The British Treasury chief on Monday confirmed his U-turn on tax cuts for the rich, telling a Conservative Party conference: “What a day.”
“It has been tough but we need to focus on the job in hand,” Chancellor of the Exchequer Kwasi Kwarteng told the conference in Birmingham.
Earlier in the day, Kwarteng and Prime Minister Liz Truss announced: “We get it, and we have listened.”
Ten days ago Kwarteng’s mini-budget triggered a collapse in the pound and a surge in the cost of government borrowing. The package contained £45 billion ($50.7 billion) in tax cuts funded through borrowing, on top of a multibillion-pound energy bailout.
The most controversial of the tax cuts would have removed the 45 pence tax rate for those earning over £150,000, which is Britain’s top tax rate.
The proposal provoked public fury, and the anger then spread to inside the center-right Conservative Party itself. Both the chancellor and prime minister defended the measure as pro-growth, but a combination of the market sentiment, public anger, and restlessness among Tory MPs forced the top two figures in British politics into a humiliating U-turn.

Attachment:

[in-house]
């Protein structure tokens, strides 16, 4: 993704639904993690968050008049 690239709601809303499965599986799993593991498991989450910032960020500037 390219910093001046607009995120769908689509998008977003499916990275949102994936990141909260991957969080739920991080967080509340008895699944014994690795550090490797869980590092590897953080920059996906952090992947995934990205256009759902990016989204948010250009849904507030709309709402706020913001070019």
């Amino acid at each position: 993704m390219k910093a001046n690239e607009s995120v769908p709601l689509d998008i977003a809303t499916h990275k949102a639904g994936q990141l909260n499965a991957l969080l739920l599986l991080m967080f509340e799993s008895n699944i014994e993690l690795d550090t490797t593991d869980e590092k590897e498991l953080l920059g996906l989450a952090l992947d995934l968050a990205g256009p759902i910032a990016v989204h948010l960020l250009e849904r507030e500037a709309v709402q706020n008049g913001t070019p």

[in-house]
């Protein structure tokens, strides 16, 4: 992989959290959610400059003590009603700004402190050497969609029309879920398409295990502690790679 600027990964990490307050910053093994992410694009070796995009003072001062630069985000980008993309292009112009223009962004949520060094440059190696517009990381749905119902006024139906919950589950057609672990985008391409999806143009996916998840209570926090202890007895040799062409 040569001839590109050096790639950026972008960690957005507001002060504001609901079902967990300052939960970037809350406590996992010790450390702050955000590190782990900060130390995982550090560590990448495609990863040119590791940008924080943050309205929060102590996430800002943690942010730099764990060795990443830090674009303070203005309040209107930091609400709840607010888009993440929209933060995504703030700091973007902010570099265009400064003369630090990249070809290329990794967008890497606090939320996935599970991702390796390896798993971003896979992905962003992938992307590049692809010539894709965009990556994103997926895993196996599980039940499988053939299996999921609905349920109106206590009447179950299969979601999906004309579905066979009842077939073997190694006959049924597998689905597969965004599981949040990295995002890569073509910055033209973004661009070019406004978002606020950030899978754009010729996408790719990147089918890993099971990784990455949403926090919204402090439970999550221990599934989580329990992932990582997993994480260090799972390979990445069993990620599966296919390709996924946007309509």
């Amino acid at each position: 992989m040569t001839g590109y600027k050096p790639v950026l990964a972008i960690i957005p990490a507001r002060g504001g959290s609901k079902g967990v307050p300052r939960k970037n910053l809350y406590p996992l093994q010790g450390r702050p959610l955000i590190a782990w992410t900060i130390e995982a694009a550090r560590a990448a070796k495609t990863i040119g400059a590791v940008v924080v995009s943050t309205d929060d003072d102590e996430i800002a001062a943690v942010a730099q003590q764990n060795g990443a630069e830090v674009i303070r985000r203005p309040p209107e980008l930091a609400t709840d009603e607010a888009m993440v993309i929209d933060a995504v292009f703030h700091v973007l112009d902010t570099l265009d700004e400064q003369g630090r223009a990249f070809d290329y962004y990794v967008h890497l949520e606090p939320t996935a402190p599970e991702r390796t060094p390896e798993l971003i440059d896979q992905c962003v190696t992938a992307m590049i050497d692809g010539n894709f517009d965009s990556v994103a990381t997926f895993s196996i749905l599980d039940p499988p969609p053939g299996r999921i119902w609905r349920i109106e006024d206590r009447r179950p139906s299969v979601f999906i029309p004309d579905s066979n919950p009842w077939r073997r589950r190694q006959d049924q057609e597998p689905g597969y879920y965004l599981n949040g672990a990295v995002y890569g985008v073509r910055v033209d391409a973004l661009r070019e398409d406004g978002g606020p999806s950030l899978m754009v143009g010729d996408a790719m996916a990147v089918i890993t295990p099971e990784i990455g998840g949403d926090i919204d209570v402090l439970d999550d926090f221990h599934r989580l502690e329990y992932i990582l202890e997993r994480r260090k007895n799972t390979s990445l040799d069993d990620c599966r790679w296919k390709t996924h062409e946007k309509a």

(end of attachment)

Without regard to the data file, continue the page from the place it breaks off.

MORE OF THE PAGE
Conceding that his mini-budget had caused “a little turbulence” – in itself a huge understatement – Kwarteng continued by telling the conference: “We need to move forward. No more distractions. We have a plan and we need to get on and deliver it. That is what the public expect from the government.”
Kwarteng said the course the country was on was “unsustainable” and that the “price of inaction would have been far greater than the cost of the scheme.”
He defended his plan, which he said was meant to boost growth, and said it “isn’t radical, isn’t irresponsible.”